Vasovagal syncope This is defined as sudden peri-operative hypotension or/and bradycardia requiring treatment, was reported in 17 – 31% of procedures in sitting position under interscalene brachial plexus block (ISBPB).12 Classical syncope may be induced by fear and pain due to inhibition of the sympathetic and to activation of the parasympathetic system.2 Bezold–Jarisch reflex occurs since venous return is reduced; hypercontraction of empty ventricle leads to stimulation of intramyocardial mechanoreceptors and vasovagal tone is increased.13 Large volume of local anesthetics for ISBPB, neck swelling, head turning and arm traction can mechanically stimulate the carotid sinus. Ability to maintain hemodynamic homeostasis during position changes with age becomes less effective and may lead to orthostatic syncope which might be aggravated by vasodilators, diuretics and anti-depressives.2

Myocardial infarction and kidney injury In recent study, important hypotension caused 6% of myocardial infarction, 1.2% was lethal in 30 days from surgery.14 Reduction of MAP from relative individual baseline 20% (or 50% for at least 1 min) can cause myocardial ischemia and reduction of 30% (or 50% for at least 5 min) – kidney injury.15

Neurocognitive disorders Mini-mental state examination (MMSE) is widely used for neurological evaluation because of simplicity to perform it and to interpret the result. It can help to detect dysfunction of different cortical regions which may be damaged by hypoperfusion. MMSE is based on questions used to assess main cognitive functions: concentration, memory, reaction, analysis, verbal fluency and motor capacity.7 Overall, 0,004% incidence of serious postoperative neurocognitive complications after shoulder surgery in the beach-chair position is described, although the episodes of desaturation are much more frequent.3 9 In elderly patients, the cognitive reserve is scarce because of atherosclerotic alteration of vessels reactivity and neuroendocrinologic changes.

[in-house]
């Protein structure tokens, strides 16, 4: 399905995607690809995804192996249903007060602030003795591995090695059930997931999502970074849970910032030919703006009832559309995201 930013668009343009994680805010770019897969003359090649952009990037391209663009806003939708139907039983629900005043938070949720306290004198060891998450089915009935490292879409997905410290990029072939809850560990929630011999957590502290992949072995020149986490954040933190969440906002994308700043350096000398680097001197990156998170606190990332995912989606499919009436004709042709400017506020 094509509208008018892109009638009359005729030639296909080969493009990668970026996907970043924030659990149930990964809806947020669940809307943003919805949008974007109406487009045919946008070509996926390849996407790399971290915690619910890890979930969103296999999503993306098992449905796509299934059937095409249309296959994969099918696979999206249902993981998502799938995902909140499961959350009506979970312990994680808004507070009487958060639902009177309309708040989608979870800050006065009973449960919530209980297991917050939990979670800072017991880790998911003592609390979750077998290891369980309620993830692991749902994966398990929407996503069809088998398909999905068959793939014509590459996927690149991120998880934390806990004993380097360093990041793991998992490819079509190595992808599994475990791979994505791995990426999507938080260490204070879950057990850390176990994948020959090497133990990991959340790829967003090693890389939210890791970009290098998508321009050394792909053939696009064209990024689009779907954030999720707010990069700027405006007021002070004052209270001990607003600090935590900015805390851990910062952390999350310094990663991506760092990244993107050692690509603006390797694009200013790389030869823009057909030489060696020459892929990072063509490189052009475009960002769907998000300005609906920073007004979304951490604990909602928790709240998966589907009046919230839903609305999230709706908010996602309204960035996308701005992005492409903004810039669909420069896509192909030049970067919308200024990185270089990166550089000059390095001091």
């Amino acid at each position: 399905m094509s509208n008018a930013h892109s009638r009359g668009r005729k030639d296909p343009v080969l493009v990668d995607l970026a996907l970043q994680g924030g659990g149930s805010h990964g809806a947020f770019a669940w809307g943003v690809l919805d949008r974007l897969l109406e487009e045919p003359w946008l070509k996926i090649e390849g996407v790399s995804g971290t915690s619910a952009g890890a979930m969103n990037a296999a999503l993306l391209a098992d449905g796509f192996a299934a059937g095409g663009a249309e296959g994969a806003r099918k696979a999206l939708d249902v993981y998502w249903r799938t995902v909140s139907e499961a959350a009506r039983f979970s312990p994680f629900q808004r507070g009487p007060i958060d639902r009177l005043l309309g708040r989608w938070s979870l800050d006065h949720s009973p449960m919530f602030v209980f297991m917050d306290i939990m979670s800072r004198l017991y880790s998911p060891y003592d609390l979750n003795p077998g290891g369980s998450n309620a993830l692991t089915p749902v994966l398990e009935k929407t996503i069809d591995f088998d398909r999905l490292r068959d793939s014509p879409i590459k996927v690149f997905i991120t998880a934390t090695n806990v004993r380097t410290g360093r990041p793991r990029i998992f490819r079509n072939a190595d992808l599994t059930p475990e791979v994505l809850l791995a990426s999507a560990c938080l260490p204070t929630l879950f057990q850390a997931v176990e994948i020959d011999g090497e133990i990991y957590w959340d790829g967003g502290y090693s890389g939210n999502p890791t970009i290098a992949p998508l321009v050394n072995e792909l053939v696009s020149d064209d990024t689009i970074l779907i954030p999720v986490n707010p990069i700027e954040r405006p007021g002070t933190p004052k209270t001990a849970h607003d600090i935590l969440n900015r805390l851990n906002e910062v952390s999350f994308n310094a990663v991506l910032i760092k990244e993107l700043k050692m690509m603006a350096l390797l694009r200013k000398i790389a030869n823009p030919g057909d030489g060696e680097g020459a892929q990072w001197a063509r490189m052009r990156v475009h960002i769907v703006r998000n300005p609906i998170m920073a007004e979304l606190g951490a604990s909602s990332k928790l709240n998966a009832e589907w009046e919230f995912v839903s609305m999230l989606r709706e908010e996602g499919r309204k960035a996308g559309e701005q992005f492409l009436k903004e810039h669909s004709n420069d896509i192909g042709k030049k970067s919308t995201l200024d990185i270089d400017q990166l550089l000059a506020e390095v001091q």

Monitoring of cerebral oxygenation The incidence of cerebral desaturation event varies from 28.8 to 41.1%.9 16 Cerebral oxygenation should be monitored and optimized in all patients during surgery in sitting position. a few different methods are proposed for the detection of cerebral ischemia. Real-time electroencephalogram has a good sensitivity and reproducibility, however it can be slowed-down by anesthesia and only attending-level neurophysiologist can interpret it.7 Evoked potentials monitoring can detect regional ischemic brain damage, but anesthetics depress the responses and make analysis imprecise.10 Transcranial doppler ultrasound assess the blood velocity of middle cerebral artery, but it could not be performed if temporal bone window is absent, it doesn’t reflect total cerebral perfusion and ischemia.17 Near-infrared spectroscopy allows measurement of cerebral oxygenation in non-invasive, inexpensive and continuous manner and may detect desaturation events before irreversible ischemic damage occurs.18

Anesthesia Shoulder arthroscopy can be performed under regional blockade with sedation, general anesthesia or a combination of these two techniques. Each of them has specific advantages but also specific negative effects on blood pressure and oxygenation control.19 Verbal contact with lightly sedated patients allows recognizing inadvertent events timely. Presumptive larger decrease of MAP can be achieved by applying general anesthesia; however higher incidence of cerebral desaturation events was found in this group.20 21 Preoperative ISBPB combined with general anesthesia for arthroscopic shoulder procedures could be beneficial in maintaining haemodynamic stability.22 Preoperative assessment by anesthesiologist is crucial for detection of the coexisting diseases and potential difficulties related to intra-operative positioning. During anesthesia in sitting position, the task is to respect lower limits of MAP, to take correct measurements and to adjust the parameters to maintain cerebral perfusion.

Summary During shoulder arthroscopy, patient’s position and arterial blood pressure, as well as the type of anesthesia and ventilation management has to be considered. Continuous monitoring of cerebral oxygenation can prevent devastating outcomes and ensure safety for the patient.